‘I opened up the window and in-flu-enza.’ It’s an old joke but it also illustrates the fact that residents need to be cautious at this time of year with several cases of the flu being reported in the region.
“Throughout the province there are positive tests for influenza virus including your region,” said Peter Barss, medical health officer for the Interior Health Authority.
“We have lots of outbreaks going on at the moment in the region. There’s cases at care facilities for the elderly, schools and, of course, individual cases like families.”
Barss says most of the recent cases are of influenza strain AH3N2.
“It seems the vaccine includes that strain,” he said. “Each year scientists who prepare the vaccine have to estimate what type of virus there will be. Sometimes it can change unexpectedly but as far as we know, the vaccine is proving to have the right type of dead viruses in it to protect people.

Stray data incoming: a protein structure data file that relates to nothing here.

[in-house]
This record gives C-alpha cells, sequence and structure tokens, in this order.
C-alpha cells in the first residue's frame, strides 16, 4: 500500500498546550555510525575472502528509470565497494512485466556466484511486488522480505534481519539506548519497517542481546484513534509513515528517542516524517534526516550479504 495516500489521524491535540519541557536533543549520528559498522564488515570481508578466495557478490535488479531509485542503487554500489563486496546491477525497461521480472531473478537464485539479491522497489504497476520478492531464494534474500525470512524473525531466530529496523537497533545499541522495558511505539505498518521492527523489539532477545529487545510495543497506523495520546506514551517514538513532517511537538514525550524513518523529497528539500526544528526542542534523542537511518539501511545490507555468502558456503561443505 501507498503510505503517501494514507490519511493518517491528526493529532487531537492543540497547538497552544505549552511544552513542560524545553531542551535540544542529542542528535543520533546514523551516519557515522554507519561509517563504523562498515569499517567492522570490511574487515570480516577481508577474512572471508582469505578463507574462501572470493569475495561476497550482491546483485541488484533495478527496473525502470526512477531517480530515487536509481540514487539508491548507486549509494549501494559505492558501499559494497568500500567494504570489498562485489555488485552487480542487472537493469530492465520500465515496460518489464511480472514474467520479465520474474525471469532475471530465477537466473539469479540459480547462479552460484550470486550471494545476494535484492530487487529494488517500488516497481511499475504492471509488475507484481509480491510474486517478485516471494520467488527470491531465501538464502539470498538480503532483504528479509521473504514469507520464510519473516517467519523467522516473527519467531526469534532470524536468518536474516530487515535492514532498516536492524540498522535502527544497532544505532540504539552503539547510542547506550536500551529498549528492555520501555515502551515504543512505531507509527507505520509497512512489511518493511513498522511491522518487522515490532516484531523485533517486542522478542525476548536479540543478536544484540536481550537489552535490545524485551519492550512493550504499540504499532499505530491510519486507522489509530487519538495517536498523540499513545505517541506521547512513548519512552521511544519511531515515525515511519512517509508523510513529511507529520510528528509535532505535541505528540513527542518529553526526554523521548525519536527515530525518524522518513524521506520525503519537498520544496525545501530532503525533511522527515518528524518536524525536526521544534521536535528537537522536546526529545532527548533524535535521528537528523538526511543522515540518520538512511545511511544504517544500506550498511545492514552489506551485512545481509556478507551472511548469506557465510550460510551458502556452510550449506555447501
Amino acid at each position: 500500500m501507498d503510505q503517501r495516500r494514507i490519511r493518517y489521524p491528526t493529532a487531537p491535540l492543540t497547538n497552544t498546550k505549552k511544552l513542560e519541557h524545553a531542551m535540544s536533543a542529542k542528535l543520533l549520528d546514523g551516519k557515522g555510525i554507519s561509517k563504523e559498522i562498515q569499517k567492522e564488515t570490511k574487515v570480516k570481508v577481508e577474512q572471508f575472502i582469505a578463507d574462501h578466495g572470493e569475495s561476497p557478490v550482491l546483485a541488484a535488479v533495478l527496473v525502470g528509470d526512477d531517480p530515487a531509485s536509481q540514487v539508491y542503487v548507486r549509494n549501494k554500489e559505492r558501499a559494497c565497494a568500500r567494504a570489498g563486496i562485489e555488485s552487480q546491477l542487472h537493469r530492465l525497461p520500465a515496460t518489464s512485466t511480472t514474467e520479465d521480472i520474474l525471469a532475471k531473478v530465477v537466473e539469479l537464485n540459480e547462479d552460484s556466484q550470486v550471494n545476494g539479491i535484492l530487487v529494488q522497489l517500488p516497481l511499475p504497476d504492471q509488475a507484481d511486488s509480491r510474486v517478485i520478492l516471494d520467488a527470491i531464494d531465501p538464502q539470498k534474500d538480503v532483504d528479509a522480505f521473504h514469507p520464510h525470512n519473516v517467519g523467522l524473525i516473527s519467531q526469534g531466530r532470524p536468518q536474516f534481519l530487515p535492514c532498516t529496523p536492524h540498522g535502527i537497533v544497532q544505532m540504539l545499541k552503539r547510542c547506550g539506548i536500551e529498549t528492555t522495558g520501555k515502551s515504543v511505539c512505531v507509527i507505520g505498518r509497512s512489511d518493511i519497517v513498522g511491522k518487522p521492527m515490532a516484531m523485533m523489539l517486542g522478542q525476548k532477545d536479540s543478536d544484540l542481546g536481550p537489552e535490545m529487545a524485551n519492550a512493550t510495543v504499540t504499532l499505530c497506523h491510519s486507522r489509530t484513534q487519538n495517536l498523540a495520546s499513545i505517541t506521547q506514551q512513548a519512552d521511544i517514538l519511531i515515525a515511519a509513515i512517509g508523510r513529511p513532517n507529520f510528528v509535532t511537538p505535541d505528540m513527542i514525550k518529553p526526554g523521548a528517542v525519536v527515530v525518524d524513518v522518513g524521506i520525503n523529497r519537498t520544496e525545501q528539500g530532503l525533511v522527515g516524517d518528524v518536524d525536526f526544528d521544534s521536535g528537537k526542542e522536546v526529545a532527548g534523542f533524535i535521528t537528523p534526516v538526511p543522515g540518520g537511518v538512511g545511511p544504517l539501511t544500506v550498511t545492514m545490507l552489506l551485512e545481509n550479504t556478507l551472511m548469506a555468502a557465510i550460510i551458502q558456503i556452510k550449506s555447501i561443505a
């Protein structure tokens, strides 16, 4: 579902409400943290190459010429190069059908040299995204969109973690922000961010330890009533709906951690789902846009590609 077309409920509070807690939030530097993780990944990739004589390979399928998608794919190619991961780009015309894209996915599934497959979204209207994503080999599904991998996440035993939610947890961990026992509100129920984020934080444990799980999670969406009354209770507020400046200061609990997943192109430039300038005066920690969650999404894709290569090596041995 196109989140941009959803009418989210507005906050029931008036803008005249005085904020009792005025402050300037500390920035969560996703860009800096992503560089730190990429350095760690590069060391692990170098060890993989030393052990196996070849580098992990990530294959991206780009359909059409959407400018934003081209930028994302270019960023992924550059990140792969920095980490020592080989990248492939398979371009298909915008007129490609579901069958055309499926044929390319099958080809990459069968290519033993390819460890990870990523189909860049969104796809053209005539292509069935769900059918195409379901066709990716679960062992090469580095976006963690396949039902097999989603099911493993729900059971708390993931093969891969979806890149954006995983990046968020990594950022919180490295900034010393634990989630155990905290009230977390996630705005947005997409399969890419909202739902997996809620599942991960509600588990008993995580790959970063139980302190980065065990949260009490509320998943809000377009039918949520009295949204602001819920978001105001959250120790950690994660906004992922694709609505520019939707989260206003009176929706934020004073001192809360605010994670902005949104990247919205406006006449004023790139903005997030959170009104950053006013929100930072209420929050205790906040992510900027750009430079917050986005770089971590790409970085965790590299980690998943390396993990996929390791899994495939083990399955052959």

We still recommend that people do get immunized. We do see a big peak in late December/January. Since the vaccine is working well, it’s certainly recommended if anyone is concerned.”
Barss recommends contacting your local public health unit (Castlegar Health Centre).
“You can be immunized there,” he said. “The public health nurses are very expert at this. You just need to make an appointment.”
Interior Health also suggests avoiding crowds is the best way to minimize exposure to any potential viruses.
“The virus spreads by coughing,” he said. “When people cough, they get a big blast of sort of aerosol of moisture droplets with viruses. So, people should be thoughtful of others and stay home when they’re sick if possible. Viruses also spread from direct contact from the nose, the hands and so on. So it’s a good idea to wash your hands often, especially after touching objects others might’ve touched or even shaking hands.”